By Thaddeus Rumple
A net-zero energy building produces as much power as it uses. There are a number of ways to do this. One example is a home built to Passive House standards, where costs quickly outweigh the added expense for higher building performance. Another approach is to build to a simpler and less costly high-efficiency standard, and install a renewable generating system, such as a solar array, to make up for any extra energy needed. Either way is worth any initial costs over those of conventional construction, because no heating plant is needed, which offsets the higher cost to build. The cost of renewable power has fallen to the point that a solar system is often less expensive than an oil-burning furnace and a chimney.
Here are the steps we suggest to build a net-zero home:
1. Start with a stated intention of having a net-zero design. Getting to net-zero is much easier if the home is designed to be net-zero from the start. This decision should be made clear to all involved.
2. Choose professionals who are experienced in net-zero construction. This includes architects, engineers, and contractors who will be involved in the project. Everyone must be on the same page. People should not work on the project unless they either have good experience or honestly wish to learn with counsel from someone who is.
3. The home has to be sited properly. Both the site and the orientation of the building need to be appropriate for net-zero construction. Make sure you can use the sun for passive gain. It is also advisable to include thermal masses that can store heat.
4. Determine what kind of net-zero design will be used. Will the design use Passive House standards, high efficiency with solar, or some other approach? Remember that while positioning a home on a property such that the roof is notably shaded is disadvantageous for energy production from the roof, there might be a sunnier site elsewhere on the property to get energy from a ground-mounted solar array.
5. As the design work is being done, have it modeled with a computer, so you know what to expect. Do not make changes to the basic design without re-running the numbers, as a change in design can have effects on efficiency and energy.
6. Super-insulate and super-seal, starting at the foundation, and including all exterior walls, the attic (if applicable) and all penetrations through them. This process should include consideration of any feature that might relate to the walls of the building envelope, including double stud construction, avoiding thermal bridges in framing and other building details, and giving thought to systems that typically run through the walls, such as wiring and plumbing, and anything else.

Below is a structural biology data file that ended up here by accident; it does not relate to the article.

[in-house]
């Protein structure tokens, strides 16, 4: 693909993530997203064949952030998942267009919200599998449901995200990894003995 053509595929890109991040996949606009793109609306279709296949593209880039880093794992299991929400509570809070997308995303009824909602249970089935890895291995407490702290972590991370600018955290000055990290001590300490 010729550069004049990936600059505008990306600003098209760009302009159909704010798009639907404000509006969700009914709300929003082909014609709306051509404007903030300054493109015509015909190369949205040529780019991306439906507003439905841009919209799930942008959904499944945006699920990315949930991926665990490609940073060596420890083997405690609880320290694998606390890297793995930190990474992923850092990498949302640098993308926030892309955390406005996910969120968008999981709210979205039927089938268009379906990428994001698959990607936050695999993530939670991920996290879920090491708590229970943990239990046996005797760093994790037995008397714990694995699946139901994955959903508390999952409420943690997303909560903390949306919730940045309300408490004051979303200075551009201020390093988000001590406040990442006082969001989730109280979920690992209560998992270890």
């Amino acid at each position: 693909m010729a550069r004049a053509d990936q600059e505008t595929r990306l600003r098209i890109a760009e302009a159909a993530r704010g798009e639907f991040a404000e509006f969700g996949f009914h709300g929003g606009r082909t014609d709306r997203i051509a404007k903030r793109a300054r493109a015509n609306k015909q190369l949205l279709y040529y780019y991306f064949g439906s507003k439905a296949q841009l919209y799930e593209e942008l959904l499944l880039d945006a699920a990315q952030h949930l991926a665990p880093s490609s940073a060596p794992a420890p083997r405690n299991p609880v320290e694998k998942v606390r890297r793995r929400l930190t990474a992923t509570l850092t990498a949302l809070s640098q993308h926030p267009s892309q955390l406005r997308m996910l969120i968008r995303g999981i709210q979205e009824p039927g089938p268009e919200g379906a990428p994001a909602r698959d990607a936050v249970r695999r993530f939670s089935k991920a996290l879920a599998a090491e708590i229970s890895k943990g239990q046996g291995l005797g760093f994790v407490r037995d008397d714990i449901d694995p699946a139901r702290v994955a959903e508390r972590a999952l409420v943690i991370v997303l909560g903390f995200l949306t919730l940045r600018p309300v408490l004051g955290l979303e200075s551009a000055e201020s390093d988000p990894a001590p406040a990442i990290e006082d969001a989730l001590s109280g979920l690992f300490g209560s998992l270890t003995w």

7. Use super-efficient windows and doors. It is not enough merely to buy the most efficient models available. They must also be installed and sealed correctly.
8. Use blower-door testing to make sure sealing is done properly. Do this several times, starting when it is first possible and ending when construction is completed. Keep a log of changes, as this will make it easier to find the cause of any unsatisfactory results.
9. Use solar electric and solar thermal, as appropriate. Solar space heating is also available and very inexpensive. Photovoltaic panels that supply electricity might supply enough to power mini-splits and other heat pumps for heating space and water.
10. Given a well-sealed building, it is important to manage air quality and humidity. Have an energy recovery ventilation (ERV) system or a heat recovery ventilation (HRV) system installed for those purposes. Humidity is especially important.
11. Use energy-efficient lighting and appliances.
Remember, it is possible to build a net-zero home for about the same cost as conventional construction, eliminating the costs of heating and electricity for the future. A side benefit of this is that the home is more comfortable. Why would you want to do anything else?
For another article, with a somewhat similar list, on the same subject, visit www.zerohomes.org/twelve-steps-to-zero.
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